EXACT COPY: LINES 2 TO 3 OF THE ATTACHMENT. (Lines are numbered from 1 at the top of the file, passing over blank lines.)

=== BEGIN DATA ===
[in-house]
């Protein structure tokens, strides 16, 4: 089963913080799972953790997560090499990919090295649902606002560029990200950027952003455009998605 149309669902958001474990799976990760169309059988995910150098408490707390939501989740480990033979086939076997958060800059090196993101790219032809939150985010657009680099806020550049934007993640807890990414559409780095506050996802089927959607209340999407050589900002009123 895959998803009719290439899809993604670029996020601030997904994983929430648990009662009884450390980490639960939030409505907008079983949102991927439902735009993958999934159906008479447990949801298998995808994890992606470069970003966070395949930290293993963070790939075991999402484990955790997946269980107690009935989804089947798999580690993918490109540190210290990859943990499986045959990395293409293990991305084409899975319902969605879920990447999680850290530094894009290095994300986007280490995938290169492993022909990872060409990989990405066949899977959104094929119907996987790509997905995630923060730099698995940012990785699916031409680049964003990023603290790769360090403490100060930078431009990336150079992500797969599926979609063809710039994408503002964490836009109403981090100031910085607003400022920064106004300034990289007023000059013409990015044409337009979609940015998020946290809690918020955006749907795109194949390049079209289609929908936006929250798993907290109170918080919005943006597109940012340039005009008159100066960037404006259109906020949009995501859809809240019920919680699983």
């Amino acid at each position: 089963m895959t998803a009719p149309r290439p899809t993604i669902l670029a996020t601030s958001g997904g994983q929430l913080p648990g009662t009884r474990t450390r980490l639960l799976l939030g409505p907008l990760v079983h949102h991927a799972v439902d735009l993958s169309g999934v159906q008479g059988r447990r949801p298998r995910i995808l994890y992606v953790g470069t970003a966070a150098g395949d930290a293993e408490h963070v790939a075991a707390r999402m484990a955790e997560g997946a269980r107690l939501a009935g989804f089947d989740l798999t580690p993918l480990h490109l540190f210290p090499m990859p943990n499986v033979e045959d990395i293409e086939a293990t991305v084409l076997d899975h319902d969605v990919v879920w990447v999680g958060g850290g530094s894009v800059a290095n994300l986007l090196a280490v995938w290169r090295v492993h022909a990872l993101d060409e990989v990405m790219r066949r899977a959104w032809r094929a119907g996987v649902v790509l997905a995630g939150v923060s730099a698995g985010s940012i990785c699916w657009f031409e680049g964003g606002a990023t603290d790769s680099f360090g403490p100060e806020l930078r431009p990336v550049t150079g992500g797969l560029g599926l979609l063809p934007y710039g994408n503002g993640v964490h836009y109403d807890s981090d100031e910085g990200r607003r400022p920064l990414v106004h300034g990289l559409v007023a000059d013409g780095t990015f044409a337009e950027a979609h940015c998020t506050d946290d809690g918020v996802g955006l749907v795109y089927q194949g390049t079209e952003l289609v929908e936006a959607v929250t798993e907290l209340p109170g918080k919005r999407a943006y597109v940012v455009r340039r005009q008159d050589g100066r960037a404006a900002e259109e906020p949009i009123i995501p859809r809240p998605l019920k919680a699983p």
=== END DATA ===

């Protein structure tokens, strides 16, 4: 089963913080799972953790997560090499990919090295649902606002560029990200950027952003455009998605 149309669902958001474990799976990760169309059988995910150098408490707390939501989740480990033979086939076997958060800059090196993101790219032809939150985010657009680099806020550049934007993640807890990414559409780095506050996802089927959607209340999407050589900002009123 895959998803009719290439899809993604670029996020601030997904994983929430648990009662009884450390980490639960939030409505907008079983949102991927439902735009993958999934159906008479447990949801298998995808994890992606470069970003966070395949930290293993963070790939075991999402484990955790997946269980107690009935989804089947798999580690993918490109540190210290990859943990499986045959990395293409293990991305084409899975319902969605879920990447999680850290530094894009290095994300986007280490995938290169492993022909990872060409990989990405066949899977959104094929119907996987790509997905995630923060730099698995940012990785699916031409680049964003990023603290790769360090403490100060930078431009990336150079992500797969599926979609063809710039994408503002964490836009109403981090100031910085607003400022920064106004300034990289007023000059013409990015044409337009979609940015998020946290809690918020955006749907795109194949390049079209289609929908936006929250798993907290109170918080919005943006597109940012340039005009008159100066960037404006259109906020949009995501859809809240019920919680699983």
């Amino acid at each position: 089963m895959t998803a009719p149309r290439p899809t993604i669902l670029a996020t601030s958001g997904g994983q929430l913080p648990g009662t009884r474990t450390r980490l639960l799976l939030g409505p907008l990760v079983h949102h991927a799972v439902d735009l993958s169309g999934v159906q008479g059988r447990r949801p298998r995910i995808l994890y992606v953790g470069t970003a966070a150098g395949d930290a293993e408490h963070v790939a075991a707390r999402m484990a955790e997560g997946a269980r107690l939501a009935g989804f089947d989740l798999t580690p993918l480990h490109l540190f210290p090499m990859p943990n499986v033979e045959d990395i293409e086939a293990t991305v084409l076997d899975h319902d969605v990919v879920w990447v999680g958060g850290g530094s894009v800059a290095n994300l986007l090196a280490v995938w290169r090295v492993h022909a990872l993101d060409e990989v990405m790219r066949r899977a959104w032809r094929a119907g996987v649902v790509l997905a995630g939150v923060s730099a698995g985010s940012i990785c699916w657009f031409e680049g964003g606002a990023t603290d790769s680099f360090g403490p100060e806020l930078r431009p990336v550049t150079g992500g797969l560029g599926l979609l063809p934007y710039g994408n503002g993640v964490h836009y109403d807890s981090d100031e910085g990200r607003r400022p920064l990414v106004h300034g990289l559409v007023a000059d013409g780095t990015f044409a337009e950027a979609h940015c998020t506050d946290d809690g918020v996802g955006l749907v795109y089927q194949g390049t079209e952003l289609v929908e936006a959607v929250t798993e907290l209340p109170g918080k919005r999407a943006y597109v940012v455009r340039r005009q008159d050589g100066r960037a404006a900002e259109e906020p949009i009123i995501p859809r809240p998605l019920k919680a699983p």